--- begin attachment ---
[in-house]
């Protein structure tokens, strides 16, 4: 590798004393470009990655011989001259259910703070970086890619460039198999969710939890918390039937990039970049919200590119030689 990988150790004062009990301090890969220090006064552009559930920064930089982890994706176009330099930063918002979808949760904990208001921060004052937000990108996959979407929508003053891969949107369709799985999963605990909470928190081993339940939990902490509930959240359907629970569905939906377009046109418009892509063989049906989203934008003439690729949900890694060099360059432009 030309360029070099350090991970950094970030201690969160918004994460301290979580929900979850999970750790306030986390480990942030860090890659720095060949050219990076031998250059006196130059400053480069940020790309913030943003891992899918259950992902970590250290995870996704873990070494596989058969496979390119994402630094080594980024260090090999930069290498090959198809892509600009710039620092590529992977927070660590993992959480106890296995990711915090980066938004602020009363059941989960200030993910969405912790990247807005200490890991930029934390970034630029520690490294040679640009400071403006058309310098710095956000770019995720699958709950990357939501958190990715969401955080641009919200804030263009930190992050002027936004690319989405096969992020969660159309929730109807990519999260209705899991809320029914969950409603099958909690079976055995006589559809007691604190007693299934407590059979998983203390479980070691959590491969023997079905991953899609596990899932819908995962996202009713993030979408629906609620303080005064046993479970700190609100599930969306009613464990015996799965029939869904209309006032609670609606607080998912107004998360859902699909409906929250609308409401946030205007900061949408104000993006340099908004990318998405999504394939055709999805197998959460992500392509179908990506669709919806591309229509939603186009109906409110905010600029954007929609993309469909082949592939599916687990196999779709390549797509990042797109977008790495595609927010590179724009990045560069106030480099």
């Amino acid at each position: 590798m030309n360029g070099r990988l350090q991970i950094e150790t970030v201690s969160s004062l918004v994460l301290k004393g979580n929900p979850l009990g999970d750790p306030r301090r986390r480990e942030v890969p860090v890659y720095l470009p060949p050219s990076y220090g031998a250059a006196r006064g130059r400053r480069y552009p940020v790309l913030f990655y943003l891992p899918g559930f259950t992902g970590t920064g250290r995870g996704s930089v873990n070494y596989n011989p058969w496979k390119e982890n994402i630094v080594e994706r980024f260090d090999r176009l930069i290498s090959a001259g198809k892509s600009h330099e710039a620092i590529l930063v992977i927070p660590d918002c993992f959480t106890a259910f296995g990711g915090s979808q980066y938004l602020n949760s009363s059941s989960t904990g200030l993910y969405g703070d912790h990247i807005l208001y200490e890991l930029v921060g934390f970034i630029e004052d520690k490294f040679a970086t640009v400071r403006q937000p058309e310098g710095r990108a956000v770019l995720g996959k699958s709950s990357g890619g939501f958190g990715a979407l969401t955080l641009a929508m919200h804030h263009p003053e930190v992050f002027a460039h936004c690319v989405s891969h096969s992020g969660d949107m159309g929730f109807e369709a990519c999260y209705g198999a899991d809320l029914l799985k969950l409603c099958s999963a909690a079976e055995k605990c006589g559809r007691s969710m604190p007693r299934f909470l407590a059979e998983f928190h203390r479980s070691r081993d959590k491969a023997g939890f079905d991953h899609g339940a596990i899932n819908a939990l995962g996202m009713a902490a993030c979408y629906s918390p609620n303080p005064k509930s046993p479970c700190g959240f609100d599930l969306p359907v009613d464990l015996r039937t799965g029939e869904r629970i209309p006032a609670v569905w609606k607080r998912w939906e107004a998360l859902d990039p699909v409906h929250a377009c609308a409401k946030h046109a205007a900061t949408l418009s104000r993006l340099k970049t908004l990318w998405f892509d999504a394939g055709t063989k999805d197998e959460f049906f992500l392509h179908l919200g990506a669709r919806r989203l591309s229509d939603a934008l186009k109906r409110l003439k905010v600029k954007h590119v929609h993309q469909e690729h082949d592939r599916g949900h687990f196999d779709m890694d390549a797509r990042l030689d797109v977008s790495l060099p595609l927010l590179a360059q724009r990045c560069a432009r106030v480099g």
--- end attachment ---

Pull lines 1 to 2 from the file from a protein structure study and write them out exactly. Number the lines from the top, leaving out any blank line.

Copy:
[in-house]
């Protein structure tokens, strides 16, 4: 590798004393470009990655011989001259259910703070970086890619460039198999969710939890918390039937990039970049919200590119030689 990988150790004062009990301090890969220090006064552009559930920064930089982890994706176009330099930063918002979808949760904990208001921060004052937000990108996959979407929508003053891969949107369709799985999963605990909470928190081993339940939990902490509930959240359907629970569905939906377009046109418009892509063989049906989203934008003439690729949900890694060099360059432009 030309360029070099350090991970950094970030201690969160918004994460301290979580929900979850999970750790306030986390480990942030860090890659720095060949050219990076031998250059006196130059400053480069940020790309913030943003891992899918259950992902970590250290995870996704873990070494596989058969496979390119994402630094080594980024260090090999930069290498090959198809892509600009710039620092590529992977927070660590993992959480106890296995990711915090980066938004602020009363059941989960200030993910969405912790990247807005200490890991930029934390970034630029520690490294040679640009400071403006058309310098710095956000770019995720699958709950990357939501958190990715969401955080641009919200804030263009930190992050002027936004690319989405096969992020969660159309929730109807990519999260209705899991809320029914969950409603099958909690079976055995006589559809007691604190007693299934407590059979998983203390479980070691959590491969023997079905991953899609596990899932819908995962996202009713993030979408629906609620303080005064046993479970700190609100599930969306009613464990015996799965029939869904209309006032609670609606607080998912107004998360859902699909409906929250609308409401946030205007900061949408104000993006340099908004990318998405999504394939055709999805197998959460992500392509179908990506669709919806591309229509939603186009109906409110905010600029954007929609993309469909082949592939599916687990196999779709390549797509990042797109977008790495595609927010590179724009990045560069106030480099």